You ever do something you look back at a couple minutes after you’ve done it, and ask yourself, “Why in the world did I do that?” No? Me neither.
Sarcasm aside today I had the privilege of teaching myself a lesson in humility and an aspect of good leadership: the ability to delegate. I was hauling a heavy load from the car full of things that… never mind about all that, the bottom line is the load was heavy, that’s all you need to know. If you know me, you’ll know I never liked weights, or the gym. As a result (shockingly) I’m never the most muscular guy in the room, heck that’s true even if I’m the only guy in the room. The thing is I’d single-handedly put this darn suitcase in the car by myself the first time around. Why would I need help bringing it back down? Unfortunately there’s already a misconception in that statement. When I was bringing it down my mind was so fixated on the high I got from putting the massive load in the car in the first place that I had forgotten how hard it was to do on my own. When offloading the monstrously large case I was in the presence of two other able young men who were waiting around to help. A leader or anyone with a sizeable amount of reason would have used the otherworldly magical ability often known as “language” to “communicate” to the young men and “ask” for “help”. Now I know I shouldn’t be so hard on myself, indeed these are extremely complex terms – but I didn’t ask for assistance and I busted my ass trying to get said enormous shipment to its destination. Surprise surprise, when I managed it I didn’t feel the rush of accomplishment of having moved the gargantuan cargo further than I had initially (in front of a crowd no less). There was no rush of excitement; no cerebral applause accompanied my ragged panting. There was none of that – only back pain.
From the balls of my feet to the nape of my neck is a low-burning sensation. With each motion (more likely attempted motion) the flames are stoked and burn brightly. My limbs have been rendered near useless. I feel as if my bones have transformed into jelly – my muscle fibres into marshmallow. Sitting up my lower back screams at me, crying tears of sweat for the slowest motion. As I lie down again my calves beg for relief. Just one session of parkour, “just a taster” they said and I feel I’ve had my fill for seven generations. And yet I absolutely loved it. I’m no masochist but I’ve never felt better. Each step takes more effort than the last. At times I feel as though I’m one hundred years older; putting on clothes or getting out of bed feel like impossible tasks. But each time I manage to do something, even the really simple things, the euphoria kicks in. I have gained a greater appreciation for every part of my body – because at long last I now feel every part of that body. Oh it’s pain alright… but it’s so damn good… it’s good pain.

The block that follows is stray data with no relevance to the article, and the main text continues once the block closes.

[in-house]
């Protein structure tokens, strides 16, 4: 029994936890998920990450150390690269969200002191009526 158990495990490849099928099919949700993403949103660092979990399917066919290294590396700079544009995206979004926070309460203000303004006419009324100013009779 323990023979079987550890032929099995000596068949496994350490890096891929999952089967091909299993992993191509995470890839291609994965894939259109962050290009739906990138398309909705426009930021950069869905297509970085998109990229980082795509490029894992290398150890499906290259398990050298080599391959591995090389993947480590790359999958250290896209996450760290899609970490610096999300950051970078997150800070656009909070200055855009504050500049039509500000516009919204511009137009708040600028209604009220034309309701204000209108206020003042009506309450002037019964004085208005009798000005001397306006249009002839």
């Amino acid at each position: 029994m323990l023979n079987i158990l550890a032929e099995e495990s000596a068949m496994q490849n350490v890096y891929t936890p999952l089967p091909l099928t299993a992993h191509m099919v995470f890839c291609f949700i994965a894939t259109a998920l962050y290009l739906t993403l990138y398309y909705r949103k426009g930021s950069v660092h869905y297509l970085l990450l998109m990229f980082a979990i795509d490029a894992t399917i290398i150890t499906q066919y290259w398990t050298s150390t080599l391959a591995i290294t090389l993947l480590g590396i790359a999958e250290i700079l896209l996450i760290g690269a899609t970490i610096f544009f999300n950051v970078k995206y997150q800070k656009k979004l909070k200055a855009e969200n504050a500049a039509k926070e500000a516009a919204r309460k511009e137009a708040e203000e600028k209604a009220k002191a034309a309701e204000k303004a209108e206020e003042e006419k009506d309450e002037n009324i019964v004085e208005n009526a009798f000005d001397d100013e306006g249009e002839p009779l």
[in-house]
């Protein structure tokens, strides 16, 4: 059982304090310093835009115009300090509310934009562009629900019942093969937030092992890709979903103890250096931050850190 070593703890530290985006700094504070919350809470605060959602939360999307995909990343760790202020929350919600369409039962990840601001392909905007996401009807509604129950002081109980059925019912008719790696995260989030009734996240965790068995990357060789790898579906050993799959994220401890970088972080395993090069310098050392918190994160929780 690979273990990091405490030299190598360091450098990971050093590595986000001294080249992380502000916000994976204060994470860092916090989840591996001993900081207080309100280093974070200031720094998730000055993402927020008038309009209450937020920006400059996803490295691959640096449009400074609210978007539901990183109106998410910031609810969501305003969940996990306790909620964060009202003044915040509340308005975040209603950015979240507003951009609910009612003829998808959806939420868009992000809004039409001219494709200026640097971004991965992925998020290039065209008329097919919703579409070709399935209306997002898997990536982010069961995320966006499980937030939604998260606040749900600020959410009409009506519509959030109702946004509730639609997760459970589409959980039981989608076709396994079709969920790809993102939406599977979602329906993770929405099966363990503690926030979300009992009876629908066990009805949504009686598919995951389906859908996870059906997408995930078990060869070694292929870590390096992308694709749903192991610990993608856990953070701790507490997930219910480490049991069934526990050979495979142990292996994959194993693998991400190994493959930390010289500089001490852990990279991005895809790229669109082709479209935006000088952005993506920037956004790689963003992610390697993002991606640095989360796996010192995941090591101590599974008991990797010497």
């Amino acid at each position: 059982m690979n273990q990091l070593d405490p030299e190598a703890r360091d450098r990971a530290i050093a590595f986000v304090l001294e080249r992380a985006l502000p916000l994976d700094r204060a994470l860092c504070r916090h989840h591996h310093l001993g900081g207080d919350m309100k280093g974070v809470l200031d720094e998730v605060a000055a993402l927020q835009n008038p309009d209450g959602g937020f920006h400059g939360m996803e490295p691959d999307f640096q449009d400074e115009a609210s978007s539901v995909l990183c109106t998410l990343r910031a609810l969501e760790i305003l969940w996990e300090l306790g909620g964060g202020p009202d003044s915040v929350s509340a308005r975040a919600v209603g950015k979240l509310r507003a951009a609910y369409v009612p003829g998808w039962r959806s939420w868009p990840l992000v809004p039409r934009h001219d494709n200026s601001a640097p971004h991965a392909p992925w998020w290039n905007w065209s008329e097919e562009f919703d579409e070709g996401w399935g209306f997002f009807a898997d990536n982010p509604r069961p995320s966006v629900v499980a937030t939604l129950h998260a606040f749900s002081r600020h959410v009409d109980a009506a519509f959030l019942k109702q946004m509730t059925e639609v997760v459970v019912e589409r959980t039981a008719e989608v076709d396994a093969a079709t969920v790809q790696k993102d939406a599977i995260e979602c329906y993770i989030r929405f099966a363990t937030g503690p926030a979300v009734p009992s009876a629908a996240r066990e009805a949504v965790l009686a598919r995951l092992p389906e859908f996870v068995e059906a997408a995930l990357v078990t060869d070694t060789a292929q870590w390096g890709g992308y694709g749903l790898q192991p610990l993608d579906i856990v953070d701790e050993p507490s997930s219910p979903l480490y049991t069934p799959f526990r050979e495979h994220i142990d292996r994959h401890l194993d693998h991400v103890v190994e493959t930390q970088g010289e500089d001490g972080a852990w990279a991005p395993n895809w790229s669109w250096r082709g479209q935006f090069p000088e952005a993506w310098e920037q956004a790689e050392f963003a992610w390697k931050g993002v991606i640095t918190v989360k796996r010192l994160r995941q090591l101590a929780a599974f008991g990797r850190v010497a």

Perhaps I should have listened to myself and one funny brunette I know. Maybe I should frequent the best place for my body, the secret the world would love to hear about; in her own words: “Gym!”
Or maybe I’ll go back to the parkour session next week. Maybe I’ll shake off the cobwebs in my underused muscles and awaken them with a sweet, sweet dose of good old pain.
You know that bit of wisdom that you get when you ask for advice? When you’re feeling really hurt, mad, annoyed or desperate?
“I need help with this!”
“Could you please just hear me out…”
Then those that were listening have the nerve to give you reasonable advice? They tell you the words you needed to hear, even if you didn’t want to, no – especially when you didn’t want to. In the end you’re frustrated because they leave you empty of that anger. You wanted to be mad but in the end you’re filled with peace. They shared their wisdom; their reason, when all you wanted was someone to back you up. Those people are definitely on your side. They are backing you up. Those are the people you should put more effort loving, cherishing and keeping… because that painful advice we just described earlier, is the best wisdom you’ll ever receive.